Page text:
For my exhibition at the Walters Art Museum, I wanted to create my own “museum section" inspired by the Metropolitan Museum of Art’s “Islamic” section of my youth, and by the Iranian art in the Met’s collection that had transformed me. Included in my show, are diverse works inspired by (albeit loosely, taking great liberties) Iran’s ornate, tiled mosque architecture, the Persian manuscript, the Persian carpet, an Iranian mehrab, and Iranian ceramics. Like the distinctive works in museum Islamic sections, there is an overarching unity: it all comes from the same notion of place. The work in my show all comes from the same psychic place.
For my exhibition, I looked to the Walters Art Museum’s permanent collection and curatorial displays thereof . I chose a wall color that speaks to Islamic art collections in various museums. I wanted to replicate the feeling I have in a museum of exuberant areas that jump out, as well as quieter, intimate areas of discovery. I wanted to replicate the deep feelings that I have when looking at Iranian art in museums like the Met and the Walters. The way these works communicate with each other across the room —and across separate museum sections deemed “Western” —is not, for me, a subtle experience. These deeply-felt relationships scream loudly, and the rhythmic patterns pulsate in variation and unity, like strangers dancing to the same music in a club. In my paintings, I strive to harness Persian’s art’s expressive potential, with its dizzying, visceral experience of constant “eye travel” across jewel-like, complexly-patterned surfaces.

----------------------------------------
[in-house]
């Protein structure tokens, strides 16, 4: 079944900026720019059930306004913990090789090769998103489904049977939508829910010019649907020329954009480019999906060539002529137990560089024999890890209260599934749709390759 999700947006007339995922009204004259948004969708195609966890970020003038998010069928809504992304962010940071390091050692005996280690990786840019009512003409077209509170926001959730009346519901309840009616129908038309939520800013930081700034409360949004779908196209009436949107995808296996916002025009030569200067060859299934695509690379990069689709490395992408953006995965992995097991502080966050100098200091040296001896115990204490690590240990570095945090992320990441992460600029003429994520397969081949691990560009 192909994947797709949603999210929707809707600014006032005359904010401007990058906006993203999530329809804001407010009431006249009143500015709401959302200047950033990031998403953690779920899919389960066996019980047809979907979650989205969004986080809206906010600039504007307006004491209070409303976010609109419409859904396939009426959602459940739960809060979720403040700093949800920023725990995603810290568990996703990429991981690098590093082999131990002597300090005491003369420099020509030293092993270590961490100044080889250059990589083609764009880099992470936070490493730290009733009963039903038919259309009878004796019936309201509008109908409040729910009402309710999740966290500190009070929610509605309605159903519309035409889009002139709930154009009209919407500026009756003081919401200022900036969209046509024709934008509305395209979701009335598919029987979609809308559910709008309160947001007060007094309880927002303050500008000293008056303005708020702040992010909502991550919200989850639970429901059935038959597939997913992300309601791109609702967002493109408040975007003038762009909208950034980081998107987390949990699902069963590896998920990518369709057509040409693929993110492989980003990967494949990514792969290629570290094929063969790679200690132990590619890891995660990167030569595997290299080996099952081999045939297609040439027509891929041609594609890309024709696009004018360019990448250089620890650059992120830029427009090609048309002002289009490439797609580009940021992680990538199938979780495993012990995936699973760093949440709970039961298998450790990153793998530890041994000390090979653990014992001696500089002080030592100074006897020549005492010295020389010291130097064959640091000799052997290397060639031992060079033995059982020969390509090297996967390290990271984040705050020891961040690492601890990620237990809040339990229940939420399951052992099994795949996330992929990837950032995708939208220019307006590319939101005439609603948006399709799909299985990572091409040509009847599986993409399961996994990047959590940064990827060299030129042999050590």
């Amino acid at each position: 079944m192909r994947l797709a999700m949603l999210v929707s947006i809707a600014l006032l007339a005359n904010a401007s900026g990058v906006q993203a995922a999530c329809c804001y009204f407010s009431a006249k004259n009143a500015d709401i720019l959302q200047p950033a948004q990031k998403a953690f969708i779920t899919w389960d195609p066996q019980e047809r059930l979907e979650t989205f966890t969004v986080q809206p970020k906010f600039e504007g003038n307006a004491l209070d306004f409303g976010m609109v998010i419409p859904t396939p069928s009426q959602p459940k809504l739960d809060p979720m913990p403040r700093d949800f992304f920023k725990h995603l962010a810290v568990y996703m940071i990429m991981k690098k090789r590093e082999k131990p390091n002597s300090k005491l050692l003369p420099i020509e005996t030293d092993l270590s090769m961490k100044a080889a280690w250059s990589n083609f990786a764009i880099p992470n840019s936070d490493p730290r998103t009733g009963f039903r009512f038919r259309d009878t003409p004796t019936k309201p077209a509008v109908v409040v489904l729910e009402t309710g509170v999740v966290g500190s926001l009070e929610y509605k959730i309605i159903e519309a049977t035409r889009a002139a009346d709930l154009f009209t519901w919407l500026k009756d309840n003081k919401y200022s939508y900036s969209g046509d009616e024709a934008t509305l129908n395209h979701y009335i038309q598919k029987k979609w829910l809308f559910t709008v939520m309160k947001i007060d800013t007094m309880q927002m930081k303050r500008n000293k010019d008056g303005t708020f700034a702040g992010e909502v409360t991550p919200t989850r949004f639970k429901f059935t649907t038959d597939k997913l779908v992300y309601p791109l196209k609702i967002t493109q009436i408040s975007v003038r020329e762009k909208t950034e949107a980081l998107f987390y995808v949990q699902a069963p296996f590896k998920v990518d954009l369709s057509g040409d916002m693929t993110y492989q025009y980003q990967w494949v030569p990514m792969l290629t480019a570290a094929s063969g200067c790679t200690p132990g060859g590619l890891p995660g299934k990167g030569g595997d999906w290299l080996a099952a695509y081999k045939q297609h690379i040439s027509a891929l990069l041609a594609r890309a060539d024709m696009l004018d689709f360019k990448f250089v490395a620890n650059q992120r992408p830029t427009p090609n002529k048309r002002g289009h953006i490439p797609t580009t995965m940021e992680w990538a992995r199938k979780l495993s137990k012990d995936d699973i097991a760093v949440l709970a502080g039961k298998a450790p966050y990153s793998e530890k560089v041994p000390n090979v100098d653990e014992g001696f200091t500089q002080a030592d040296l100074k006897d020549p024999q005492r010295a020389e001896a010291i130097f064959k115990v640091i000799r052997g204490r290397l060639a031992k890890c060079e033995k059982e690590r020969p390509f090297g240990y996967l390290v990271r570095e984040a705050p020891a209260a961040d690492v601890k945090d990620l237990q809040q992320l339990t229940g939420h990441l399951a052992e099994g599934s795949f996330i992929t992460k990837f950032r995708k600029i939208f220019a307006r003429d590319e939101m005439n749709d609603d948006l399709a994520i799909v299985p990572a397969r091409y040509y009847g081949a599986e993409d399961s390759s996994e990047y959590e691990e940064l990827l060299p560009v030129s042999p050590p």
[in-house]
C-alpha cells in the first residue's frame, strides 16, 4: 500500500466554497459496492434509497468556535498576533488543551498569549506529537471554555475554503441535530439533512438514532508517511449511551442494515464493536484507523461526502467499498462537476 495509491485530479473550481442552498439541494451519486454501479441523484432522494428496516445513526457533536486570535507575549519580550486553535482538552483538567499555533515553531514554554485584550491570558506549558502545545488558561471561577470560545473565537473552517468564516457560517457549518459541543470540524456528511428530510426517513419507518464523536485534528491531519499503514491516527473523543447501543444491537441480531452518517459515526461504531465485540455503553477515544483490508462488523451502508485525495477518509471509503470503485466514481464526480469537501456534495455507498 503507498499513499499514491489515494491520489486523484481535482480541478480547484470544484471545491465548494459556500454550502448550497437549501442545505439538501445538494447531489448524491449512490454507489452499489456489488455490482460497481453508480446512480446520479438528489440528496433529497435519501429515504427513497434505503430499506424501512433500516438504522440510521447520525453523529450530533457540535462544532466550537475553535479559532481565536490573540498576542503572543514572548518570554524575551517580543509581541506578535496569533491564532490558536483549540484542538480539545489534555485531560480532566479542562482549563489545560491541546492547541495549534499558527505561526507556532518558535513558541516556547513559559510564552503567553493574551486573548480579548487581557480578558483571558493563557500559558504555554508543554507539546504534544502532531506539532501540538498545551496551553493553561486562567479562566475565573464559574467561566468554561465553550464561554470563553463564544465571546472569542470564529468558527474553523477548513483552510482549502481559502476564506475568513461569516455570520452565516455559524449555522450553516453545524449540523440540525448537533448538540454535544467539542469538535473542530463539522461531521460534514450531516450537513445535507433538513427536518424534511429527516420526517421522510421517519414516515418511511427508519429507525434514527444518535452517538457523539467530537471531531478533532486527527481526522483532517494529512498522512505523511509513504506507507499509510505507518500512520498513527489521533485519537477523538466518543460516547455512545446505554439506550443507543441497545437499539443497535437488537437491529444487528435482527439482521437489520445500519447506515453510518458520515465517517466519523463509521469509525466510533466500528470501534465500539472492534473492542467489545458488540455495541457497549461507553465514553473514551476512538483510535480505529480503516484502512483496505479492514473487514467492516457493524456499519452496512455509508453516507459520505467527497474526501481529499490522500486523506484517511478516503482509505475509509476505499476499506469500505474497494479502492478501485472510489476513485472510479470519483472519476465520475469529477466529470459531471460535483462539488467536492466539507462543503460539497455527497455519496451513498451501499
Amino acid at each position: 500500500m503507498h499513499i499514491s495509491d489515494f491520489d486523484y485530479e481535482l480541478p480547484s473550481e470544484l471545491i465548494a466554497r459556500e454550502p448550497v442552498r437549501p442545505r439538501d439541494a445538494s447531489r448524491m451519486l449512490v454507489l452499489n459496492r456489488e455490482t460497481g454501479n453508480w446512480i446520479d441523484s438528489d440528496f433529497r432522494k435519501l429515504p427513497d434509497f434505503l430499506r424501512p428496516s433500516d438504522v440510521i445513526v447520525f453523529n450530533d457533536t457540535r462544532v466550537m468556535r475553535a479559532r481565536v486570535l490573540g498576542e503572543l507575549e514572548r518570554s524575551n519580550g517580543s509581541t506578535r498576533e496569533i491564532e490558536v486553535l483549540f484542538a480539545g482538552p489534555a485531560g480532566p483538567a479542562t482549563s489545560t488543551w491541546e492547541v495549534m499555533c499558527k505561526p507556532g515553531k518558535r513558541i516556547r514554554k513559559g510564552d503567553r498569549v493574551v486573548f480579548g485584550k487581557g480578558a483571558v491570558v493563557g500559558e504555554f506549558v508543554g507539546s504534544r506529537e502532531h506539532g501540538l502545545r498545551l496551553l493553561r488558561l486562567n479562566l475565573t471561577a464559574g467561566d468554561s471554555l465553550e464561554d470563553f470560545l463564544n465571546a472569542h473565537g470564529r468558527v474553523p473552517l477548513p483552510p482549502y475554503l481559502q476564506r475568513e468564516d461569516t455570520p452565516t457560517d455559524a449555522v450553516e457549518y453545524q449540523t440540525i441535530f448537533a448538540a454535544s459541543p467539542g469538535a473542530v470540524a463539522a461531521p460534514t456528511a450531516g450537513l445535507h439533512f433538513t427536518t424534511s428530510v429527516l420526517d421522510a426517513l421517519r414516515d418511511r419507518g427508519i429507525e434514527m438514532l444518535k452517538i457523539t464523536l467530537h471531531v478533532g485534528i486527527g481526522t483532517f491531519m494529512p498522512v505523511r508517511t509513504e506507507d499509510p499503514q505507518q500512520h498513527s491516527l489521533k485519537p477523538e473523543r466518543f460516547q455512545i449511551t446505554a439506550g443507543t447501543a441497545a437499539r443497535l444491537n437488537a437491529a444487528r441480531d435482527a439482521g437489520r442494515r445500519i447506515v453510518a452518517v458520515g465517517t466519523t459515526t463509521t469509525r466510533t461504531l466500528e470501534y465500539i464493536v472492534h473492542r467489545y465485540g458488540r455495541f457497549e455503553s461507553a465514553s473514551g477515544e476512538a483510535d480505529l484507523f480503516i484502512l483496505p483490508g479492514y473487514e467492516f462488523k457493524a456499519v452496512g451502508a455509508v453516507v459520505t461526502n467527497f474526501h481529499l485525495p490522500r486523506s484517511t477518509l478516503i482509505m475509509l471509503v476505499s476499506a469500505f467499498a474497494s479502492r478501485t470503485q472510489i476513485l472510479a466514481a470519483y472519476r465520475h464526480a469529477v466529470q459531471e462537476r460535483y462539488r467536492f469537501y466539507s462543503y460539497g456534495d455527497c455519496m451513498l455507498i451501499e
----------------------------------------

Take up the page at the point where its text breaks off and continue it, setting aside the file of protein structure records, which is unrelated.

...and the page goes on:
In my Sondheim exhibition, I wanted to tell a complex story of Iran’s rich visual legacy and its relevance, often taken for granted. The works speak to Giving (as in Iran’s gifts of ornamentation, hospitality, fantastica, and escapist pleasure), and Taking (as in unacknowledged cultural appropriation). My intent, in this 40th year of depressing US-Iranian geopolitics, was an in-your-face, maximalist, tribute: (1) to Iran’s art, (2) to its flamboyant humanity and (3) to the fraught and beautiful connections that exist between us, that have existed through the ages.